St. Louis: The 1904 World's Fair (Images of America: Missouri)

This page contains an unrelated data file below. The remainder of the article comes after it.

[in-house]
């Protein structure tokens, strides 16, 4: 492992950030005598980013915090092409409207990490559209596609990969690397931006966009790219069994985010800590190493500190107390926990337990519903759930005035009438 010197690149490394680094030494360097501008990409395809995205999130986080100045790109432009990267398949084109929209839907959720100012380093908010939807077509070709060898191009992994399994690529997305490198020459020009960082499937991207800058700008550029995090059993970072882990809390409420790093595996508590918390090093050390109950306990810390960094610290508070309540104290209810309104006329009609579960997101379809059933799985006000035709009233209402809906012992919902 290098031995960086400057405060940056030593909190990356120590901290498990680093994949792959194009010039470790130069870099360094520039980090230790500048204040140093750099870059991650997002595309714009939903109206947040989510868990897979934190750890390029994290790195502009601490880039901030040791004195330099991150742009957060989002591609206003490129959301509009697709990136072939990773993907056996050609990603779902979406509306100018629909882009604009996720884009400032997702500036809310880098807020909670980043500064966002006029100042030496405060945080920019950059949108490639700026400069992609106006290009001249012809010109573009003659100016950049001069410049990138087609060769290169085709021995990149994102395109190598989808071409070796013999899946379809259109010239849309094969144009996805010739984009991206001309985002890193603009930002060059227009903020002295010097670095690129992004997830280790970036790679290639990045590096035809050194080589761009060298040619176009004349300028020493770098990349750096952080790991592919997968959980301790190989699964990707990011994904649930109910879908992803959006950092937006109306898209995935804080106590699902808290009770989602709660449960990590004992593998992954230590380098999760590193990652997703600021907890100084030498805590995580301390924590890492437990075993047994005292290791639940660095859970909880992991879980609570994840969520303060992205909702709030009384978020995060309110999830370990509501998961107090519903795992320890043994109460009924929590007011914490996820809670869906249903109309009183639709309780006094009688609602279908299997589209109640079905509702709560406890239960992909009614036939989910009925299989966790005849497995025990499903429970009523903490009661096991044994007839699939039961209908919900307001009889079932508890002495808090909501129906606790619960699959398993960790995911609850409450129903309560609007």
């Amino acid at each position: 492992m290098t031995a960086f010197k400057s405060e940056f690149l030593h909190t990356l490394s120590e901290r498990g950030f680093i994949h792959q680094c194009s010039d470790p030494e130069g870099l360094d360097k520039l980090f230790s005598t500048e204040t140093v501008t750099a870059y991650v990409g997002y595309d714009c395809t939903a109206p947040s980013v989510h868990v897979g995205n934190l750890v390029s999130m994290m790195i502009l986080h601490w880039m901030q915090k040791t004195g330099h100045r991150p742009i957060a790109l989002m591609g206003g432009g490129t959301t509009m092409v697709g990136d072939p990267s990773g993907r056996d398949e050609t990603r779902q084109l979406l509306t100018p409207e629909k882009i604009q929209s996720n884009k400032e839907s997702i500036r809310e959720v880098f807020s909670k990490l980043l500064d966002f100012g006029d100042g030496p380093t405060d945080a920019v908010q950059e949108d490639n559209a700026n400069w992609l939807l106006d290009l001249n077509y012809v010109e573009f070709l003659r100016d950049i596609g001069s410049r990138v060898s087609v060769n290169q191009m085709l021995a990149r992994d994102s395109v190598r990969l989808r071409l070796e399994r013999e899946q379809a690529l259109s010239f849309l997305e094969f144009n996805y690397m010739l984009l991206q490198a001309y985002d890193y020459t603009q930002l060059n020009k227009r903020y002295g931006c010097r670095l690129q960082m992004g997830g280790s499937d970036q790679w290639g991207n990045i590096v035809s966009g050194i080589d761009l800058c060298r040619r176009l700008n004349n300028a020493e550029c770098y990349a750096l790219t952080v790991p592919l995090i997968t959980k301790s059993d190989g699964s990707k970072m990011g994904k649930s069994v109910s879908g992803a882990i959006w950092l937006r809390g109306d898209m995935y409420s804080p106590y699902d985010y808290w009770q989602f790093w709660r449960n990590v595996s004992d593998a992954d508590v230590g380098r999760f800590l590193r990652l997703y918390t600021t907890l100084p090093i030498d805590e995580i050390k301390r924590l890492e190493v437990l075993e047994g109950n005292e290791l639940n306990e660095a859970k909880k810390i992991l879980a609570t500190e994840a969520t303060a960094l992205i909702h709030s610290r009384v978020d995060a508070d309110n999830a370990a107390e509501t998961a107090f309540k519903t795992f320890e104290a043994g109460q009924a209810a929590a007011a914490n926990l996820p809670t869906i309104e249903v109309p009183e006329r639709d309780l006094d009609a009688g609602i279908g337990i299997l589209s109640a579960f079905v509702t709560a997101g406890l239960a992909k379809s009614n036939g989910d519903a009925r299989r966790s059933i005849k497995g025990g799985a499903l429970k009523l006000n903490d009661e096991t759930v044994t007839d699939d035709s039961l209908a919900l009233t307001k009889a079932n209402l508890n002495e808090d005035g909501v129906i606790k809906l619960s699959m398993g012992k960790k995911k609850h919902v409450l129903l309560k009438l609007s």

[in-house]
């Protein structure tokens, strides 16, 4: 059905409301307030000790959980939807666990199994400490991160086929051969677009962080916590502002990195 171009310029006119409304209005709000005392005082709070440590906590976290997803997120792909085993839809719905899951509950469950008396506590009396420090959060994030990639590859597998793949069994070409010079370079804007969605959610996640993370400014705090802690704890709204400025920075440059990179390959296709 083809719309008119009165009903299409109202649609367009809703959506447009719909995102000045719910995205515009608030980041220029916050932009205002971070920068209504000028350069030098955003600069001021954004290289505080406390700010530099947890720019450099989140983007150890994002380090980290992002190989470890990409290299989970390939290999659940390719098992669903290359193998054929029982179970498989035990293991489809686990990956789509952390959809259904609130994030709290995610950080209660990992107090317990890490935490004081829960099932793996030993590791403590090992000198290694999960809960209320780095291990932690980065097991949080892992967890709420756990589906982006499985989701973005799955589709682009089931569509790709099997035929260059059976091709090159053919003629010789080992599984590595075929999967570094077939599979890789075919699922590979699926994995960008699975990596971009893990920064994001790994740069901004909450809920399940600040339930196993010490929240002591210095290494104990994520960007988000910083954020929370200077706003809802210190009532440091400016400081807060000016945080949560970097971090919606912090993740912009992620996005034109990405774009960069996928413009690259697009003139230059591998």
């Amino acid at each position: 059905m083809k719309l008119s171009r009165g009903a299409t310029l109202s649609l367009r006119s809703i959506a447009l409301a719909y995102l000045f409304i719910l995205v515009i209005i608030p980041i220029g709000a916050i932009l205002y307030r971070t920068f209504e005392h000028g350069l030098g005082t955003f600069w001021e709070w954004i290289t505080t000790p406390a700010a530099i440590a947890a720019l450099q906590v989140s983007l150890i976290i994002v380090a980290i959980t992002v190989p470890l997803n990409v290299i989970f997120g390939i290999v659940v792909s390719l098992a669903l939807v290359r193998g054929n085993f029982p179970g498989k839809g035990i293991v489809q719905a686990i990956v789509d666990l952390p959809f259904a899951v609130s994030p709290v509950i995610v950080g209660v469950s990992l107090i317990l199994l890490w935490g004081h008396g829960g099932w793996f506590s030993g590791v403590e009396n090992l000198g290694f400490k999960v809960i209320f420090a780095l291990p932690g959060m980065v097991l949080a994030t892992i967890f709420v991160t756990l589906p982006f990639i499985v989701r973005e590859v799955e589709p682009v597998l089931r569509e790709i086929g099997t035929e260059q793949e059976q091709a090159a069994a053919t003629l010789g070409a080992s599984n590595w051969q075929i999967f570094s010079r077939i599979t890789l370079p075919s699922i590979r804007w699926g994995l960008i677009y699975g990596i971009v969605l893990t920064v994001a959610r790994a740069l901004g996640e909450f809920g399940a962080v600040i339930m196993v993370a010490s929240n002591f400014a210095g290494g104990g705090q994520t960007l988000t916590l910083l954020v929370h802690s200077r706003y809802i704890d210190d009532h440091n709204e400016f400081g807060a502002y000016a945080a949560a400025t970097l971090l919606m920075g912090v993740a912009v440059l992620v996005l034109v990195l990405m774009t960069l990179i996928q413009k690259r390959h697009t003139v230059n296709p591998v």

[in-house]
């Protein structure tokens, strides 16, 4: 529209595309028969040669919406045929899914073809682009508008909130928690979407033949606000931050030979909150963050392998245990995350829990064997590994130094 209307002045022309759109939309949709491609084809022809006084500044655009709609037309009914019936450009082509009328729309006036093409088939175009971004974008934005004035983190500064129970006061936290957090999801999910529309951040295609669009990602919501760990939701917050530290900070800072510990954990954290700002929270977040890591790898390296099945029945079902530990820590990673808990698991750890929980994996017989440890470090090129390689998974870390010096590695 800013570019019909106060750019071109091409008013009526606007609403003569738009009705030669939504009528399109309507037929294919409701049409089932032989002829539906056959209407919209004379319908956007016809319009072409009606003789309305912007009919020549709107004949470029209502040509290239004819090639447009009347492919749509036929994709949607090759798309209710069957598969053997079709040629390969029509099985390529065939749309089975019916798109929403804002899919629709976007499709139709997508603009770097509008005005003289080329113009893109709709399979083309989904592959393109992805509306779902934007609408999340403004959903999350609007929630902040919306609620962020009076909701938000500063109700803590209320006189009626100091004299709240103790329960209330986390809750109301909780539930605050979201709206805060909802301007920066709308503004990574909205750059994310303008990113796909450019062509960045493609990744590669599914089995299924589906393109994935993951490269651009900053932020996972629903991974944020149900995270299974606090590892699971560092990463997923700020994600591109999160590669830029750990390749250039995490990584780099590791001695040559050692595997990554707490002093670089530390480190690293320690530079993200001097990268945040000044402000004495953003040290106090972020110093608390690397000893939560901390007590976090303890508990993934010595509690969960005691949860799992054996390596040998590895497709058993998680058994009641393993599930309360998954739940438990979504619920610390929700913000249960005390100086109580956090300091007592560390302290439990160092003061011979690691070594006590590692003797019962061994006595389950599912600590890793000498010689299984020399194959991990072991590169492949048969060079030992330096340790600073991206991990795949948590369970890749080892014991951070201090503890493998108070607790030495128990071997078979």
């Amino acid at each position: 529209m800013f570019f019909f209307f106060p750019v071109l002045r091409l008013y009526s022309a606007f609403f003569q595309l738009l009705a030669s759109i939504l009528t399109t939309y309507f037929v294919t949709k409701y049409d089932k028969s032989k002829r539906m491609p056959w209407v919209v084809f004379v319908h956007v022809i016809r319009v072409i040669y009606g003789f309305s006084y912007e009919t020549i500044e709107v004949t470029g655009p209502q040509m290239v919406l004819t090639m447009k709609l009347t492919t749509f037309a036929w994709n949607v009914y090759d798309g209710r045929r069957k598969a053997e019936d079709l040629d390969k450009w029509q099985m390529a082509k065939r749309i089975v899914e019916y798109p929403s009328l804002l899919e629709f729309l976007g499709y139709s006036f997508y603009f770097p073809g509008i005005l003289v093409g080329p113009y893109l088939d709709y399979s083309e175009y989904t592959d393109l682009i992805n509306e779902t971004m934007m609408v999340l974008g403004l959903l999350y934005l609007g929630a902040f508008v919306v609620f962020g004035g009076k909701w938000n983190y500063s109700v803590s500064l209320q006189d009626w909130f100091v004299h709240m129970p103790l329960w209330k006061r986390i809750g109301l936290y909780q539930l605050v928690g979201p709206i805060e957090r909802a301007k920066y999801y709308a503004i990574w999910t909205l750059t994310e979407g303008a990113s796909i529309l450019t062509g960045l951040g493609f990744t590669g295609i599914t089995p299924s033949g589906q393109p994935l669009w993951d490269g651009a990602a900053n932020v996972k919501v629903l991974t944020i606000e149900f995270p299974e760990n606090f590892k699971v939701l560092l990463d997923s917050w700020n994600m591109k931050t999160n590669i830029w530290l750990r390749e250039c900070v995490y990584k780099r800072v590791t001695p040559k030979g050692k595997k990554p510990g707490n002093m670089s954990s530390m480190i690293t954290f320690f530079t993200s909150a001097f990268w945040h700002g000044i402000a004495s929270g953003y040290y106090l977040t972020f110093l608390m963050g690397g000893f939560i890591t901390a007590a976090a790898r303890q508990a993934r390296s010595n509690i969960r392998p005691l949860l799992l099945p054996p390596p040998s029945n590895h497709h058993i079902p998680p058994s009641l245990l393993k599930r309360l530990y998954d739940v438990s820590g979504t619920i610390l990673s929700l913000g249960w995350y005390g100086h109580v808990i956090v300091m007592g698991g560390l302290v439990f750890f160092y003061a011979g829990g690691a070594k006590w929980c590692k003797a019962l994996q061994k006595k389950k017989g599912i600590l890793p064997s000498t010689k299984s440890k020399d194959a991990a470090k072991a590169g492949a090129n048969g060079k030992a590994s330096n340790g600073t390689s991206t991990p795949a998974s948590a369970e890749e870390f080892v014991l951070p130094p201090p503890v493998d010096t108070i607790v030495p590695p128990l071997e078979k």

For seven months in 1904, St. Louis was the greatest city on earth. Millions flocked to the Louisiana Purchase Exposition to behold the inventions of the early 20th century. Many saw electric lights, automobiles, aircraft, and moving pictures for the first time. At a time when few traveled more than a couple miles from home, visitors encountered the people and cultures of faraway lands. It was an educational experience, a “university of mankind.” The Pike offered amusement rides, wild animal displays, and fanciful trips through the Hereafter and Creation exhibits. Fairgoers visited the Alps, the North Pole, Russia, and Paris and witnessed famous battles. Everyone wanted to ride the great Observation Wheel. There were hootchy-kootchy dancers and wonderful new foods, such as the ice-cream cone. But it was all temporary, a dream city made to last only a few months. With the exception of today’s St. Louis Art Museum, the grand palaces are gone. St. Louis: The 1904 World’s Fair tells the story of the greatest Victorian-era world’s fair since the lights of the fair faded over a century ago, while also examining the fair’s legacies and legends.
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